Three buyers are understood to have bid to buy the half-built Dublin building intended as a headquarters for the now-nationalised Anglo Irish Bank – a development that has become synonymous with Ireland’s financial collapse.

Two of the larger occupiers looking for space in Dublin, the Irish Central Bank and  US bank BNY Mellon, are understood to be in talks to buy the development scheme from the Irish National Asset Management Agency, along with a group of managers from Zoe Group, the company that started the development.

Zoe Group is one of the property companies of Irish developer Liam Carroll, one of the largest borrowers to have their debts transferred to NAMA.

The development in Dublin’s Docklands area was initiated when Anglo was one of the best performing banks in the world, but as the credit crunch unfolded, and the poor quality of the bank’s loan book brought it down, the scheme was halted. There have been calls from politicians to leave it half finished, as a reminder and warning of the excesses of the credit boom.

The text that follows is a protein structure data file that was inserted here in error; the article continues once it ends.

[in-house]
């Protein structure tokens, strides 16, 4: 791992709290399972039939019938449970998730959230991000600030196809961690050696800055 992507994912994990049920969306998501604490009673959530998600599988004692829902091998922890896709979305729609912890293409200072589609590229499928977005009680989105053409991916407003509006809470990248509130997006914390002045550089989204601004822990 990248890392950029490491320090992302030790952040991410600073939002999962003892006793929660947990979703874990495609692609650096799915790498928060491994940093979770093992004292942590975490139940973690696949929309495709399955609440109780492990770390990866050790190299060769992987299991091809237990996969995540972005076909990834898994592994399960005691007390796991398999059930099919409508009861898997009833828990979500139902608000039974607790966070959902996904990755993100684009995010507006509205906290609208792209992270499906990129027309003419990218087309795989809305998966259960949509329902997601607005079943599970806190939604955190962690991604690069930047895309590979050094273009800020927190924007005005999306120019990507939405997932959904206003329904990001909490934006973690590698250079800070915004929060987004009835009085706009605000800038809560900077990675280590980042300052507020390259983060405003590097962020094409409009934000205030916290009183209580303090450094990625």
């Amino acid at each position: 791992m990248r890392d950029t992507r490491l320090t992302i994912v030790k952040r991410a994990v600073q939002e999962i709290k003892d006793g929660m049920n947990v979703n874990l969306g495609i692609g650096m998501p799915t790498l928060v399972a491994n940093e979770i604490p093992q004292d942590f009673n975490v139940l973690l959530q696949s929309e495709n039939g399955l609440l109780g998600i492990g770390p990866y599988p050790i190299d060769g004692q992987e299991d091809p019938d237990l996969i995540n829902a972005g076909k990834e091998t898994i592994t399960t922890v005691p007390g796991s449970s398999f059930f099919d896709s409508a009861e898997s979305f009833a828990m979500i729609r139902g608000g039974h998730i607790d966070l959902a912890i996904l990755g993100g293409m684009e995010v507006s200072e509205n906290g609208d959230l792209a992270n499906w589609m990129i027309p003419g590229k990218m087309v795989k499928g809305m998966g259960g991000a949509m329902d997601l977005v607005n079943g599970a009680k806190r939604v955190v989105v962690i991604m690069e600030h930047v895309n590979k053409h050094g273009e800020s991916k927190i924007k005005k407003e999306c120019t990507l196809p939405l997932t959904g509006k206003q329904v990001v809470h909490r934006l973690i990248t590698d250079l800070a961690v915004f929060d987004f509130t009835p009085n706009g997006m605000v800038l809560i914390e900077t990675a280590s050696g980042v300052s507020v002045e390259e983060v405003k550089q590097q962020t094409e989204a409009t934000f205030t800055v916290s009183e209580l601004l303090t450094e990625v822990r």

The scheme is thought to have a price tag of around €10m. It has already had €40m ploughed into its development, but it is estimated that it will cost another €68m to complete.

BNY Mellon and the Central Bank are both on the lookout for around 200,000 sq ft of space. The amount of new grade A space in Dublin is limited, with the credit crunch having put a stop to almost all new development.

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